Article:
As much as we would all love to leave 2020 behind us, there are inevitably lasting effects on our stationery businesses that have made us pivot or adjust our business. Especially with the shift in the wedding and event industry. While I hope and can see some normalization on the horizon, there are still some ways that I think the stationery world will forever be impacted and modifications we can take into consideration to make sure we continue to thrive and be successful.
Most stationers have learned this as clients have reached out with different requests over the last year and have had to make adjustments and expectations. So while even if normalcy is on the horizon, I do encourage you to still take a look at your stationery business to make sure your maximizing your opportunities to not only serve your “normal” requests, but to also be able to accommodate the “new” requests.
So what do I mean by new requests? Well, “I only need 10 invitations”, “can we include a Covid explanation card”, “I need to reschedule my wedding date, what does this mean for my already printed stationery”.
I can almost guarantee that over the last year, you have heard one of these requests come in. And while some may be straight forward like including an additional card with some Covid safety details, some may be a little more complicated. So I wanted to chat about 3 things you may want to adjust, pivot, or add to your business to best accommodate the ever-changing needs of the wedding and event industry.
I know most stationers that offer fully custom suites, generally have a higher quantity minimum to make the process worth it. For me personally, I have a 50 minimum for my custom. This minimum has never been an issue as I generally deal with larger weddings. However, couples are opting for smaller, more intimate weddings now in light of Covid and restrictions. So what do you do when couple after couple comes to you with lower requests? You don’t want to keep turning them away, you need to find a way to serve them.
My suggestion would be to create a PRICE minimum (opposed to a quantity minimum) and even possibly a “micro-weddings package”. This price minimum, let’s say it’s $1500, they can order however many they want, but they have to meet the $1500 price, so they have the opportunity to add on items they may not have been able to afford if they were to order 150 sets. Calligraphy, wax seals, assembly services, vintage postage. You catch my drift?
You could also re-evaluate your pricing and your minimums if you don’t want to have a price minimum or packages. If your pricing was based on your average order of let’s say 75 sets, but now you’re getting couples with 15-20 set requests, maybe you adjust your pricing to be a little higher and allow couples to order those lower quantities and you know you’ll still be receiving the proper compensation for it.
Hopefully, this is something you had into play well before 2020 (the year of postponements and cancellations). But if not, now is the time. You need to make sure you’re having every single client sign a stationery contract when you on-board them. And most importantly, you need to make sure that the contract is lawyer written and outlines what exactly happens if there is a cancellation or postponement with their event (and how that is affected if stationery has already been printed). You need to make sure it outlines WHAT justifies an Act of God/Force Majeure, etc.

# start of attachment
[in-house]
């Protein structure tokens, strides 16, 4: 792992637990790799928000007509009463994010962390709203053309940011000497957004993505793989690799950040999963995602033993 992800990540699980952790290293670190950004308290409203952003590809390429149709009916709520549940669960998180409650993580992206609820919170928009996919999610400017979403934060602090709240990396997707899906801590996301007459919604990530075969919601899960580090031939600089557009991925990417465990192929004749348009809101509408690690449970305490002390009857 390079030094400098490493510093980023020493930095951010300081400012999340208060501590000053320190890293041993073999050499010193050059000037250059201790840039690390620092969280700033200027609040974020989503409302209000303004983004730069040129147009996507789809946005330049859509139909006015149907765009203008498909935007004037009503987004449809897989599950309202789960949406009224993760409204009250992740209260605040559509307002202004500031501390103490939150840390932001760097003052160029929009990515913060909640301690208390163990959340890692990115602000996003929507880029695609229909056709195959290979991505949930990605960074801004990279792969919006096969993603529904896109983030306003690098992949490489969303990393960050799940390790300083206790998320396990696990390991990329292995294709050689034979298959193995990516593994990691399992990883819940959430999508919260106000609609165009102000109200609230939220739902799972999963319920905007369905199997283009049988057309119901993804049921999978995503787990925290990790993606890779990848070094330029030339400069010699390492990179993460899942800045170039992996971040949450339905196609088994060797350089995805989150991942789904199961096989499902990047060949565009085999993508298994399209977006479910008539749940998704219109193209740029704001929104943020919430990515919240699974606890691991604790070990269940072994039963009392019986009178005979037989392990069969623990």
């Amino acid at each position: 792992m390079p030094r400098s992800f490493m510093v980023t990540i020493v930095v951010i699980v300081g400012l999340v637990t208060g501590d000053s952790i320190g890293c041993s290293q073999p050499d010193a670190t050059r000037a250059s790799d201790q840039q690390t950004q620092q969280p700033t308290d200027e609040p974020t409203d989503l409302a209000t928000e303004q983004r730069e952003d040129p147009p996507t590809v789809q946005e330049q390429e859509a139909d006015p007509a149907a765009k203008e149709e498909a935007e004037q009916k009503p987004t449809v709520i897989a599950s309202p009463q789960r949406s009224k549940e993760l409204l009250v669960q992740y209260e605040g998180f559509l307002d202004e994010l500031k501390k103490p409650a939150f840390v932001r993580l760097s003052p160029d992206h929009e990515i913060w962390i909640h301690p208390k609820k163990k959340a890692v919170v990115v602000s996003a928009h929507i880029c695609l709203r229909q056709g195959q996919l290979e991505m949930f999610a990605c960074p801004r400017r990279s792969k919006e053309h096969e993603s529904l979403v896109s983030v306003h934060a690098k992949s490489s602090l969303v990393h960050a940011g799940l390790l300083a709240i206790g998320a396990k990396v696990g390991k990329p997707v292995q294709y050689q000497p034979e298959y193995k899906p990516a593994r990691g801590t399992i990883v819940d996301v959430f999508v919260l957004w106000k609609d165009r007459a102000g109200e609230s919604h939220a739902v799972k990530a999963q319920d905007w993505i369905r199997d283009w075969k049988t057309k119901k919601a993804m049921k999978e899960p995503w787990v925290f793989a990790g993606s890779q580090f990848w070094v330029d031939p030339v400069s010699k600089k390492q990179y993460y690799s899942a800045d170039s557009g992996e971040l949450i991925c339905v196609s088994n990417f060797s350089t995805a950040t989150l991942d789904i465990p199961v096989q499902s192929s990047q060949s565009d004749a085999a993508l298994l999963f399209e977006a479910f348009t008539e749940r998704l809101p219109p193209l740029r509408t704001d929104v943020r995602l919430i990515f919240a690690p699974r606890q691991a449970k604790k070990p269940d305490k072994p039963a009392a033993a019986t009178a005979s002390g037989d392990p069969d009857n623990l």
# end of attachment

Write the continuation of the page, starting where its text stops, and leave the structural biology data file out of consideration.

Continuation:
I am clearly not a lawyer, so I highly recommend browsing through some of Paige Hulse’s blog posts and checking out her Stationery Contract and her Cancellation/Rescheduling Addendums. I use them both and they have been a life-saver.
This is where 2020 was a bit of a doozy for me. Thankfully, I didn’t have tons of invitations in production when postponements started happening, I was right in between my spring and fall lull. However, I had several HUGE spring weddings where we were all but done with their day of details when they had to postpone.
This may not seem like a huge deal, but the way my business is structured, my clients spend equal if not more on their day of items than they do their invites. This is a huge revenue stream for my business. So here I had several brides sitting on koozies, napkins, bar cups, menus etc that ALL had their now non-existent wedding date on it. And it sucked. There is obviously no help when it comes to programs or itineraries that have to have dates on them, but I did learn to start telling my brides to leave off their dates on other design items where it didn’t necessarily need to be.
Yes, it would be nice to have their date on the koozies, but I would rather them be able to use them, even if the date had to shift. So for the most part, if there is uncertainty in the air around if they may need to move their date, I suggest they leave off dates and just use their design/monogram, etc and they appreciate the recommendation so it saves them in the long run.
I’m sure there are several more ways that stationery businesses can pivot with how they handle their clients and procedures, but I found that these are some of the top ones that are really important to make sure we’re all prepared to continue forward.
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